Williams-Sonoma Knows How to Treat Its Shareholders


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My objective as an investor is to purchase stocks with a reputation of rewarding their shareholders with dividend increases and prudent share repurchases, all backed by steady operating fundamentals.

One business that fits this description is the omnichannel (a multipronged approach to sales including mobile, desktop, and brick-and-mortar) specialty retailer Williams-Sonoma (NYSE:WSM).

Let’s dig into how Williams-Sonoma’s record second-quarter operating results and impeccable balance sheet made its substantial dividend raise and new share repurchase program possible, and whether the stock is worthy of attention from dividend investors at the current valuation.

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Image source: Getty Images.

A flawless balance sheet

In addition to its impressive operating results, Williams-Sonoma is one of the few publicly traded businesses to boast a balance sheet free of long-term debt as of Q2 2021.

If the company’s absence of long-term debt on its balance sheet weren’t enough, the company also maintained a huge cash position.

Williams-Sonoma’s $655 million in cash works out to nearly 5% of its market cap, which should allow the company free reign with regard to executing share repurchases and delivering healthy dividend increases in the years ahead.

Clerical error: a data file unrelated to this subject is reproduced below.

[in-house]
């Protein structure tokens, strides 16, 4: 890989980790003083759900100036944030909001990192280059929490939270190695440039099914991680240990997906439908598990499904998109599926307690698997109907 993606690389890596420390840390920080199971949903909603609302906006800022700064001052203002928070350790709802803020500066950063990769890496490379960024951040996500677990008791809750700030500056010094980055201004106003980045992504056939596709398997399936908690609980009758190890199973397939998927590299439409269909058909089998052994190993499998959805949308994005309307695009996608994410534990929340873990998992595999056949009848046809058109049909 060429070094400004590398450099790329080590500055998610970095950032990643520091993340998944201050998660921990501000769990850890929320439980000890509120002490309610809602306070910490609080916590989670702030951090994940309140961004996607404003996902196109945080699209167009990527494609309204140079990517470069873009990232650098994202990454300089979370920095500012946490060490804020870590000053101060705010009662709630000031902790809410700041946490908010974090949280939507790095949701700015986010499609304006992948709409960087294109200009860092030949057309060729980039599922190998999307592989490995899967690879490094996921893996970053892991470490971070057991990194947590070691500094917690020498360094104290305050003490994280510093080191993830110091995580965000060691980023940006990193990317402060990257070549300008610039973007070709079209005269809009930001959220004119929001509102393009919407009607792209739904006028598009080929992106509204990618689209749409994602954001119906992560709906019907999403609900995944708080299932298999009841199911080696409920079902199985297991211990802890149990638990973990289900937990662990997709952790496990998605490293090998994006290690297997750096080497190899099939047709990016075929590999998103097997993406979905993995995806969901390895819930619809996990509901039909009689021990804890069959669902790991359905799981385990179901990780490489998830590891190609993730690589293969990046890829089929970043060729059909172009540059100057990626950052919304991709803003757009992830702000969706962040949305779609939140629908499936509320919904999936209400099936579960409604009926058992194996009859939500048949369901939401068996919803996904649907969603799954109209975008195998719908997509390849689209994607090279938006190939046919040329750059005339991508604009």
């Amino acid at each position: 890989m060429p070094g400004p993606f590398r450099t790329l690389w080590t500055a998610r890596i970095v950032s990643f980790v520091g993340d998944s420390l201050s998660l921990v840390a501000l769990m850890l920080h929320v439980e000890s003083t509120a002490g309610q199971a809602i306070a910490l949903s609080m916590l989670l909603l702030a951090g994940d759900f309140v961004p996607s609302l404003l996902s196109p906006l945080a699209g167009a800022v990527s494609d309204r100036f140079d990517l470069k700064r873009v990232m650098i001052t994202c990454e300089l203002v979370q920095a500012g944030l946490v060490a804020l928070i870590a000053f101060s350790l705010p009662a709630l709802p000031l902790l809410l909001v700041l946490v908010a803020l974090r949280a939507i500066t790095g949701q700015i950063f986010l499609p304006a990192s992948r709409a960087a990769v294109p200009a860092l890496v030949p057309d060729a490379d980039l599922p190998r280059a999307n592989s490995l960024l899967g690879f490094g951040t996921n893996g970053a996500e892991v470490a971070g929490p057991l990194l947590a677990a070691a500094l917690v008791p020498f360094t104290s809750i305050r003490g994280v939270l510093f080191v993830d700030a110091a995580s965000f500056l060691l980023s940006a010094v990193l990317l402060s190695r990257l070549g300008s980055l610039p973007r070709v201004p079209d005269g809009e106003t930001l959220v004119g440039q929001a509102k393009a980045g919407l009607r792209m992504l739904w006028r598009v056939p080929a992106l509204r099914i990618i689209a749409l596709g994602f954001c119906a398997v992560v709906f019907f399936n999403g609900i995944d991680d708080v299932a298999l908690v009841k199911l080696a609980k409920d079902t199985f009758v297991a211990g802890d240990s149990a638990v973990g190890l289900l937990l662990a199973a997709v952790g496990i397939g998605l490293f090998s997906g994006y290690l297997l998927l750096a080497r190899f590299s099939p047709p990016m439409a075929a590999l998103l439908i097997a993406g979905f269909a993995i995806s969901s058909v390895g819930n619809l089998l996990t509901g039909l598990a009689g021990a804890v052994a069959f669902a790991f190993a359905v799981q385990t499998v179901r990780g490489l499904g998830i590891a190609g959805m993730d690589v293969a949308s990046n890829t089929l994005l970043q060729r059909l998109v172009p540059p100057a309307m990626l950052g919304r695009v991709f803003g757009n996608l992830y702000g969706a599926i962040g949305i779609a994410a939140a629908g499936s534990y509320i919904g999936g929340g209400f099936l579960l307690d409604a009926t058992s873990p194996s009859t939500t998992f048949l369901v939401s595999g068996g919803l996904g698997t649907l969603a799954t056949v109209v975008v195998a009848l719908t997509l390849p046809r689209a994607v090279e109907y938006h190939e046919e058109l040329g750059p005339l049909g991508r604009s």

A high-quality, reasonably valued business

Williams-Sonoma’s current price-to-free cash flow of 10.5 is well below its 13-year median price-to-FCF ratio of 15.2.

The company’s tremendous second-quarter earnings beat directly contradicts the narrative that the company can’t continue to deliver meaningful growth as COVID restrictions ease, and life reverts more to the pre-COVID “normal.”

Williams-Sonoma’s fundamentals and valuation both suggest that the stock could be worth consideration from dividend growth investors. The company’s well-covered 1.6% yield (versus the S&P 500’s 1.3%) offers the prospect of high-single-digit to low-double-digit annual dividend growth for the foreseeable future.

This article represents the opinion of the writer, who may disagree with the “official” recommendation position of a Motley Fool premium advisory service. We’re motley! Questioning an investing thesis — even one of our own — helps us all think critically about investing and make decisions that help us become smarter, happier, and richer.

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